Q&A: What is 'forward guidance'?
The new governor of the Bank of England, Mark Carney, has set out a "forward guidance" strategy to accompany his first inflation report.
Mr Carney faces a UK economy that has been struggling to achieve a sustained recovery - although recent data has been more promising - and which also faces seven more years of government austerity.
With the Treasury unable or unwilling to fulfil its usual fiscal role in supporting the economy - via spending - the pressure remains on the monetary authorities to do more.
"Forward guidance" is a tool that Mr Carney has shown a penchant for in his previous job heading Canada's central bank, and that he more-or-less put into immediate action in a statement following the first policy meeting under his stewardship.
Now he, and the Bank's Monetary Policy Committee (MPC), have delivered explicit guidance regarding the future conduct of monetary policy.
So what has the governor said?
He said that the Bank would not consider raising interest rates until the unemployment rate has fallen to 7% or below.
However, that link could be put aside if the inflation rate threatens to rise above 2.5% in the medium term.
The statement also says that the MPC is also ready to undertake further asset purchases, through the programme of quantitative easing - while the unemployment rate remains above 7% "if it judges that additional monetary stimulus is warranted".
The Chancellor, George Osborne, had asked the Bank to produce a report in time for this August's inflation report.
Forward guidance is not just a strategy being used in the UK. The US Federal Reserve has been increasingly using forward guidance ever since 2008, and now the European Central Bank is also getting in on the act.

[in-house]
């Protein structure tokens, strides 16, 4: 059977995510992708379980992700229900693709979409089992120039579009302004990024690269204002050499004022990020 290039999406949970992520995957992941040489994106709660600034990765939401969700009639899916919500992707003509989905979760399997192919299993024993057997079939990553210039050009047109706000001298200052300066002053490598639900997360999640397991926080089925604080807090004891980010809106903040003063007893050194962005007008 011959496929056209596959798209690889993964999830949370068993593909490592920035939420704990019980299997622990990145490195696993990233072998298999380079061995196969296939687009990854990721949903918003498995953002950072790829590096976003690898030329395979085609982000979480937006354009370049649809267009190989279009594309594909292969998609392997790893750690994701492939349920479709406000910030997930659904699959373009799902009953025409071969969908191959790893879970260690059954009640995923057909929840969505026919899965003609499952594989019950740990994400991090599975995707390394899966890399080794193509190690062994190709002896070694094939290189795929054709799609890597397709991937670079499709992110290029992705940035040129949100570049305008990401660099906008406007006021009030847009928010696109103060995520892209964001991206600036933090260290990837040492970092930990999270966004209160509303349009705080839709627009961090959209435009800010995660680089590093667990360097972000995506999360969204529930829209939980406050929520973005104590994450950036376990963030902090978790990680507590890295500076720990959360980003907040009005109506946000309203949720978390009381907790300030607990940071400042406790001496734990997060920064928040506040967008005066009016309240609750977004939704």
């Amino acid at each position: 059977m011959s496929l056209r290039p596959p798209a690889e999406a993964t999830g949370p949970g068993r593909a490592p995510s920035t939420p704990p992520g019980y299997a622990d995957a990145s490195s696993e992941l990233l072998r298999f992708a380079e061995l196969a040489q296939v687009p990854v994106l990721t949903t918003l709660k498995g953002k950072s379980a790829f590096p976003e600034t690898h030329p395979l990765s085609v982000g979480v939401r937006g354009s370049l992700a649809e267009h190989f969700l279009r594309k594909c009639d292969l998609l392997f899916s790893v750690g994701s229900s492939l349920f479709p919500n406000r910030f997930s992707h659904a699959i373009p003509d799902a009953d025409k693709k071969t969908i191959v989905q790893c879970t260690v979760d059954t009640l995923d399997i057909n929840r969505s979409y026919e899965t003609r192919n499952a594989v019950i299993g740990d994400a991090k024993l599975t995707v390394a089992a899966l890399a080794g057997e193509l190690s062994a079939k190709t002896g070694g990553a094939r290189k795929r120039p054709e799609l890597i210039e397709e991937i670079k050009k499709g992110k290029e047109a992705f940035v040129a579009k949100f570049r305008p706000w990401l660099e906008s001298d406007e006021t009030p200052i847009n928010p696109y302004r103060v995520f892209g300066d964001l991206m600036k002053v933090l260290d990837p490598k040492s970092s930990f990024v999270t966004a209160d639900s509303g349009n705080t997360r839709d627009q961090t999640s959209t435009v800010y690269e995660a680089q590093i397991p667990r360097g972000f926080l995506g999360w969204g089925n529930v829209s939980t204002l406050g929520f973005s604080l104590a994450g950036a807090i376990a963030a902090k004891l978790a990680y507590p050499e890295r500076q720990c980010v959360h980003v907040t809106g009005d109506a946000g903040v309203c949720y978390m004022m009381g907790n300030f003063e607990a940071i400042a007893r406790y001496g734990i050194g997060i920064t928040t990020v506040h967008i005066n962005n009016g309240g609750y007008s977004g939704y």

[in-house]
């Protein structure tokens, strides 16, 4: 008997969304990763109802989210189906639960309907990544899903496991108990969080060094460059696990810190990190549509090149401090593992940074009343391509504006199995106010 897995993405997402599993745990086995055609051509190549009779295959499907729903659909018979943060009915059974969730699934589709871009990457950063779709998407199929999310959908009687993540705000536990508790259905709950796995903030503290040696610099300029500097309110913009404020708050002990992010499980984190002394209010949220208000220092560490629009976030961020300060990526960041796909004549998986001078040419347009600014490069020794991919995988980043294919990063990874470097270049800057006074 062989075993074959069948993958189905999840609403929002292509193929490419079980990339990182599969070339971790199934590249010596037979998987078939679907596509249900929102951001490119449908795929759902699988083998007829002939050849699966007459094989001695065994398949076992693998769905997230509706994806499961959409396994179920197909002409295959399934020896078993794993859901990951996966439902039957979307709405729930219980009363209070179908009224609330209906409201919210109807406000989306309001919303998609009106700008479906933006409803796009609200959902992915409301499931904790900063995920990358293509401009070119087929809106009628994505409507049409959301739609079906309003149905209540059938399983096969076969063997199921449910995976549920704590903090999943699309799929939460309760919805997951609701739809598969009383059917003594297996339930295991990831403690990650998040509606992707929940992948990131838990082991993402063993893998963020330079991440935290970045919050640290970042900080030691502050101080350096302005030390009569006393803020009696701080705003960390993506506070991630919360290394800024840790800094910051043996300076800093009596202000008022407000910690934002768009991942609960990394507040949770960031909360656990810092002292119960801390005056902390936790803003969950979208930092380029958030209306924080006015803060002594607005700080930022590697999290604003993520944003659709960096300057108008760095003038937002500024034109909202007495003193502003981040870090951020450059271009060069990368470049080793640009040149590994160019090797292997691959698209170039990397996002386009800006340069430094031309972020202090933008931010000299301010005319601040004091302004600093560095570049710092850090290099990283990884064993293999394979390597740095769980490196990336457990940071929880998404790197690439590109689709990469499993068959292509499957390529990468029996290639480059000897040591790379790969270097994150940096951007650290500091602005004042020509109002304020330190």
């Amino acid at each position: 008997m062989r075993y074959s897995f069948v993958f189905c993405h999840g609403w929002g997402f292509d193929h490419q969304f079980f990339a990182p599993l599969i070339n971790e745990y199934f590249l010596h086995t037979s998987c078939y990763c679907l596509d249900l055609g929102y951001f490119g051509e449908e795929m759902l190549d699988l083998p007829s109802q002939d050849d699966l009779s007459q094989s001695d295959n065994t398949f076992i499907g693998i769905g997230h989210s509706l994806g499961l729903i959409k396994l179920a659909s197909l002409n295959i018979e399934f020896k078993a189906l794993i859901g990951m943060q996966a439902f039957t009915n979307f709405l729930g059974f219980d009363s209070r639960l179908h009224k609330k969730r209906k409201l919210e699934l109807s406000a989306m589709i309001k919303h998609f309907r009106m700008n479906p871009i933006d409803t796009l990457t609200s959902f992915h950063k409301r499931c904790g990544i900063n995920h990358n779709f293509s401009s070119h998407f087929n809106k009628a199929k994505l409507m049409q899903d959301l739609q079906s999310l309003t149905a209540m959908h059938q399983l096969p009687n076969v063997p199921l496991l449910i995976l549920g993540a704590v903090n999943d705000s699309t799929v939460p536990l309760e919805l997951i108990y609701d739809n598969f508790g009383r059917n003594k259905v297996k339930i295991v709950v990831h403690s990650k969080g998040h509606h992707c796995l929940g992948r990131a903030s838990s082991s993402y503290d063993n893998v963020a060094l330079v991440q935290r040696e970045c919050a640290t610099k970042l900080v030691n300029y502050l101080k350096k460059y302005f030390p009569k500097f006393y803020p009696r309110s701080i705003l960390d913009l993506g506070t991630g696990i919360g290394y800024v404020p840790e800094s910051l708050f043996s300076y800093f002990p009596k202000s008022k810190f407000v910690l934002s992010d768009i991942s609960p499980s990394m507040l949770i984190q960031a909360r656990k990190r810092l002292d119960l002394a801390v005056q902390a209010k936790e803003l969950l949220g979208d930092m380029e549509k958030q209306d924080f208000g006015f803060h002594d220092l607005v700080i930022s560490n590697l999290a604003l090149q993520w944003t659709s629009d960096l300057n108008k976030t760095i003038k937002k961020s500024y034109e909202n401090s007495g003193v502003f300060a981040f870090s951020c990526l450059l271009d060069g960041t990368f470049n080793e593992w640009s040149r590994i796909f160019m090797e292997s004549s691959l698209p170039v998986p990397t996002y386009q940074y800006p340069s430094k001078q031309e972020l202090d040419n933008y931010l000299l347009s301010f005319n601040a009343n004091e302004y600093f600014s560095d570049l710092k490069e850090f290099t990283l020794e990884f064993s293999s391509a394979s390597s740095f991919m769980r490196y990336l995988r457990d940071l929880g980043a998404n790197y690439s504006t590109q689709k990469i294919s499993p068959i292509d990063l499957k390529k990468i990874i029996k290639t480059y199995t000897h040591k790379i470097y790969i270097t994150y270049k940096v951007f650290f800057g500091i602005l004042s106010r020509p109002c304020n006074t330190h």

What is forward guidance?
It is making a promise about the future, particularly about future interest rates.
The Bank of England, like other central banks, directly controls the short-term interest rate at which it lends to or borrows from the High Street banks overnight.
This is the interest rate that gets set at each of the Bank of England's monthly Monetary Policy Committee meetings.
The Bank has now told the market that it intends to keep this rate at its current historically low 0.5% at least until the unemployment rate falls to 7% or below.
Mr Carney has not said that interest rates will automatically rise when that threshold is reached, rather that it is a "waystation" for further consideration of the issue.
What's the point of forward guidance?
The Bank can only directly control the short-term interest rate. But this rate has already been cut to the lowest level that the Bank feels comfortable with.
Given that it has exhausted the more traditional option of short-term interest rate cuts, another way for the Bank to support the economy has been to offer this indicator, by which companies and mortgage borrowers can estimate for how long such low interest rates may be around for in terms of months or years.
Forward guidance is thus a way of converting low short-term interest rates into lower long-term interest rates.
The thinking is that if the High Street banks can be convinced that they will be able to borrow overnight from the Bank of England at just 0.5% for many nights - indeed many months or years - to come, then they will hopefully be willing to lend money out to the rest of us for the longer term at a commensurately lower interest rate as well.
Isn't that what Quantitative Easing is supposed to be for?
QE also seeks to reduce longer-term borrowing costs, but in a different way.
QE involves the Bank buying up debts (specifically, UK government debt in the form of gilts) from the market, in return for newly created money in the form of a deposit at the Bank.